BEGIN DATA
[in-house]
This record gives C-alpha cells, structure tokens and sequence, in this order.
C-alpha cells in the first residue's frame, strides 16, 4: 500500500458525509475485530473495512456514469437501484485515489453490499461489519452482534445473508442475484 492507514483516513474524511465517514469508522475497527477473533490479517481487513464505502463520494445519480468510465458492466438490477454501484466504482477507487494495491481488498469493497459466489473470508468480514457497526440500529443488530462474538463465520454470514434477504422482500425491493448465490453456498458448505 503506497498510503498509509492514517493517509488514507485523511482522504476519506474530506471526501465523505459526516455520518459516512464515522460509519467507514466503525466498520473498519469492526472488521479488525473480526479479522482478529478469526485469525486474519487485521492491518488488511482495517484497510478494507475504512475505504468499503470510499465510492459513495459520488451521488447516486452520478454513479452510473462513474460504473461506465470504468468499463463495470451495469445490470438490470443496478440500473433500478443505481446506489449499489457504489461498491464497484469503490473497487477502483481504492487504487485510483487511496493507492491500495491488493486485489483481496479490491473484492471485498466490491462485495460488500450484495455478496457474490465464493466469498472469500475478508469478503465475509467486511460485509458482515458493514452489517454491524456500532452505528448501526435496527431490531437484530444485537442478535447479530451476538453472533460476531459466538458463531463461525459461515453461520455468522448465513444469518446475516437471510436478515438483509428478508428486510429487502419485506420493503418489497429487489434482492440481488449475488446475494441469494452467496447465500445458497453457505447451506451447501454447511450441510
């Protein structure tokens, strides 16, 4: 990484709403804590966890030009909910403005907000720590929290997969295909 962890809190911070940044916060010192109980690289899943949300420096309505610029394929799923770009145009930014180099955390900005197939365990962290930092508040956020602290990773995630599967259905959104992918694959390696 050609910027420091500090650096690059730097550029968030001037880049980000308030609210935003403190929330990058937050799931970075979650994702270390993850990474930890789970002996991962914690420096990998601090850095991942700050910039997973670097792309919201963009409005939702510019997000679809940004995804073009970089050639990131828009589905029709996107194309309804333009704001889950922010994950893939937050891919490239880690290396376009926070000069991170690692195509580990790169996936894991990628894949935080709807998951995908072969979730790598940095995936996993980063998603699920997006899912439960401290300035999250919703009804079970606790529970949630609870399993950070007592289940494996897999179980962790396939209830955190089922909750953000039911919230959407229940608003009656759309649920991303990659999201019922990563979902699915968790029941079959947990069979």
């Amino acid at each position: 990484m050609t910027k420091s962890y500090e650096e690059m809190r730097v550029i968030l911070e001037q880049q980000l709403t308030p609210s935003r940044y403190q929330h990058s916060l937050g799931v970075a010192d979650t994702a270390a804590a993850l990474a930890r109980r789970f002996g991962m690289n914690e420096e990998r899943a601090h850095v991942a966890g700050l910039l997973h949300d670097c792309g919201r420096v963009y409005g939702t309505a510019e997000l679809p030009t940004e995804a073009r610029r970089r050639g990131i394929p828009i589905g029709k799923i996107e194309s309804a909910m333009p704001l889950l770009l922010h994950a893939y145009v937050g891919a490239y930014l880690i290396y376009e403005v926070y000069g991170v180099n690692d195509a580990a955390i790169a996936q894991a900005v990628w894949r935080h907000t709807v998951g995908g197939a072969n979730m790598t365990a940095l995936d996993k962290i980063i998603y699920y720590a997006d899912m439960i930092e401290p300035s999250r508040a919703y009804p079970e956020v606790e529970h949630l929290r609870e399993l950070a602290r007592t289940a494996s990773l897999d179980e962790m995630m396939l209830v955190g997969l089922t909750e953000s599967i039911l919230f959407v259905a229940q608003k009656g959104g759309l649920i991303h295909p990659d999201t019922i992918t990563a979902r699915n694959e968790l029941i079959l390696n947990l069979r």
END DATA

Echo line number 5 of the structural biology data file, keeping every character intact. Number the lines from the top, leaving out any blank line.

């Amino acid at each position: 990484m050609t910027k420091s962890y500090e650096e690059m809190r730097v550029i968030l911070e001037q880049q980000l709403t308030p609210s935003r940044y403190q929330h990058s916060l937050g799931v970075a010192d979650t994702a270390a804590a993850l990474a930890r109980r789970f002996g991962m690289n914690e420096e990998r899943a601090h850095v991942a966890g700050l910039l997973h949300d670097c792309g919201r420096v963009y409005g939702t309505a510019e997000l679809p030009t940004e995804a073009r610029r970089r050639g990131i394929p828009i589905g029709k799923i996107e194309s309804a909910m333009p704001l889950l770009l922010h994950a893939y145009v937050g891919a490239y930014l880690i290396y376009e403005v926070y000069g991170v180099n690692d195509a580990a955390i790169a996936q894991a900005v990628w894949r935080h907000t709807v998951g995908g197939a072969n979730m790598t365990a940095l995936d996993k962290i980063i998603y699920y720590a997006d899912m439960i930092e401290p300035s999250r508040a919703y009804p079970e956020v606790e529970h949630l929290r609870e399993l950070a602290r007592t289940a494996s990773l897999d179980e962790m995630m396939l209830v955190g997969l089922t909750e953000s599967i039911l919230f959407v259905a229940q608003k009656g959104g759309l649920i991303h295909p990659d999201t019922i992918t990563a979902r699915n694959e968790l029941i079959l390696n947990l069979r």